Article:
Lumber price up, home construction down

By Rick sohn
Umpqua Coquille LLC

Housing construction is still down near World War II levels, but unsold home inventories decreased a full percentage to 6.5% as mortgage rates dropped below 5%.  Lumber prices are up.  See the 3-year price tracking and discussion of lumber, logs, housing starts and permits, unsold home inventory, and mortgage rates below.

What the numbers mean.

The decrease in Portland’s unsold home inventory is mirrored in Roseburg, Oregon where Prudential Real Estate Professionals Broker, Janet Johnston, reports,  “We are seeing an increase of activity in the market place and even a small increase in Sale Prices – Portland has seen an even greater increase!  Good signs, we hope, that the market is stabilizing and starting to move forward again.”  This decrease in inventory is the necessary first step for home construction to increase.  There is likely a pent up demand to sell houses, so it will take some time for the unsold inventories to get to the 3 percent (more normal) range.

A rise in lumber prices is always good news.  However, it is unlikely to become a trend since it is likely caused by filling retailers’ low inventories, rather than fundamental demand.  While the October lumber price is in the same range as a year ago, the log price is $79 lower than last October.  That price last October was part of a steep fall in log price to $346, and the price has leveled off for now at $410.  The October log prices are still not profitable for mills, since manufacturers are chasing too few logs, in a somewhat of a sellers market for logs. There are normally even fewer logs in the winter.

The housing starts and building permits are still at World War II levels, in the mid-five-hundred thousands, even though the interest on 30-year fixed rate mortgages rate is at a  very attractive level, below 5%.

I emphasize fixed, because years from now, people will look back and either be thankful they locked in such a low rate, or wonder why they were so short-sighted and did not take advantage of the opportunity – if they could qualify for a loan, either to refinance or to buy.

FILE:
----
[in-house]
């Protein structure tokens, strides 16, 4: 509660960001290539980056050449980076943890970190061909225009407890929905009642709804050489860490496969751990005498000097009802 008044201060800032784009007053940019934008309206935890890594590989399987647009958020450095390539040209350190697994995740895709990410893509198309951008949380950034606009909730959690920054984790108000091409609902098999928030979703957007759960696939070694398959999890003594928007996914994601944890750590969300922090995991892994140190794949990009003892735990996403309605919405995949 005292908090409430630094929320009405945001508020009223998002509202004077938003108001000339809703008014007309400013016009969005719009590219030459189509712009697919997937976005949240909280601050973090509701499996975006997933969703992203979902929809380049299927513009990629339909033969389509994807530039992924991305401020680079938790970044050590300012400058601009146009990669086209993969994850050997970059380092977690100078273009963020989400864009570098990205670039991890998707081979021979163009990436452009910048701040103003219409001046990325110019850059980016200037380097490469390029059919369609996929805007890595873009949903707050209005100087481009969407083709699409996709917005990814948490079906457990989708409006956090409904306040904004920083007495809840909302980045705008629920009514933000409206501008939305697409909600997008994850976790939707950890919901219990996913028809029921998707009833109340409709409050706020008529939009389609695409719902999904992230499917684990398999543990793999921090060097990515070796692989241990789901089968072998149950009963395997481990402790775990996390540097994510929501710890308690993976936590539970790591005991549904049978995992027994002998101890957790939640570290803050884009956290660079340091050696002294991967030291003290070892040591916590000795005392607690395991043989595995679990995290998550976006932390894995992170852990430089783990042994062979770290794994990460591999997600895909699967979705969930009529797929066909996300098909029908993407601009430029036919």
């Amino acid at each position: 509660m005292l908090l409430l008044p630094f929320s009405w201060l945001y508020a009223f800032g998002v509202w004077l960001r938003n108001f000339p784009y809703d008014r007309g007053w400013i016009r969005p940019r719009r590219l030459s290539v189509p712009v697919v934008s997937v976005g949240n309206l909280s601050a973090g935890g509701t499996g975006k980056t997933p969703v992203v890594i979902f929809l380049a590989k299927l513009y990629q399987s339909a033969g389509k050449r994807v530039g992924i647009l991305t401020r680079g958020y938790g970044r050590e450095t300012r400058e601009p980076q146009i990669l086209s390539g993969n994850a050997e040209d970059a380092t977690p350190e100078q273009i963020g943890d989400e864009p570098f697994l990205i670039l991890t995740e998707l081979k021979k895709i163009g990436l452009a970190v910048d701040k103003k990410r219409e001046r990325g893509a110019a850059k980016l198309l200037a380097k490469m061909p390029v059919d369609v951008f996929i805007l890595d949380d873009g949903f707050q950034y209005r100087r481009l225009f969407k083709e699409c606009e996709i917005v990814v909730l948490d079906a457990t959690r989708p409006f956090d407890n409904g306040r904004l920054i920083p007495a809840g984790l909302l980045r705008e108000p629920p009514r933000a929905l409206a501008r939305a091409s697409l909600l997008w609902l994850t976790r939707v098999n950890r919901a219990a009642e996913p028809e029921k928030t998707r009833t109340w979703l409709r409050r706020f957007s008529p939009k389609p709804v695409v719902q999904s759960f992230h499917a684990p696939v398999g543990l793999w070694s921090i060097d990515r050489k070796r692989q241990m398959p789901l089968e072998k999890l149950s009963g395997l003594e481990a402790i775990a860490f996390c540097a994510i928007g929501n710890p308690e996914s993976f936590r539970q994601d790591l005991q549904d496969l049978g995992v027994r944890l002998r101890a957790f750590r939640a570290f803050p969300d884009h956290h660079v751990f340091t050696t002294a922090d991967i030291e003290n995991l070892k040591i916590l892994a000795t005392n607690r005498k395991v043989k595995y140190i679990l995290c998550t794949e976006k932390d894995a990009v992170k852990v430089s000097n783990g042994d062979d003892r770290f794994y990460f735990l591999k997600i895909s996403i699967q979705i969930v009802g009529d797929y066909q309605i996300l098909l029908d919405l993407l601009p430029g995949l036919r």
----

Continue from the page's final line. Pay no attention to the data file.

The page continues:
Data reports used with permission of:
1) Random Lengths.  2”x4”x8’ precision end trimmed hem-fir studs from southern Oregon mills.  Price reported is Dollars per Thousand Board Feet  for the most recent week.  One “board foot” of product measures 12 inches by 12 inches by one inch thick.
2) RISI, Log Lines.   Douglas-fir #2 Sawmill Log Average Region 5 price.  Current report is for the prior month.  Dollars per Thousand Board Feet of logs are reported using standardized  log measurements from the “Scribner log table.”
3) Dept. of Commerce, US Census Bureau.   New Residential Housing Starts and New Residential Construction Permits, annually adjusted.  Current report is for the prior month.   Recent reports are often revised in bold from the prior month.
4 )Regional Multiple Listing Service RMLSTM  data, courtesy of Janet Johnston, Prudential Real Estate Professionals  Broker, Roseburg, OR.  Inventory of Unsold Homes (Ratio of Active Listings to Closed Sales) in Portland Oregon, for most recent month available.

5) Freddie Mac.  Primary Mortgage Market Survey.  30-year Fixed Rate Mortgages Since 1971, national averages.  Updated weekly, current report is for the prior full month.
© Copyright Rick Sohn, #2-11 Umpqua Coquille LLC.   Email  [email protected]

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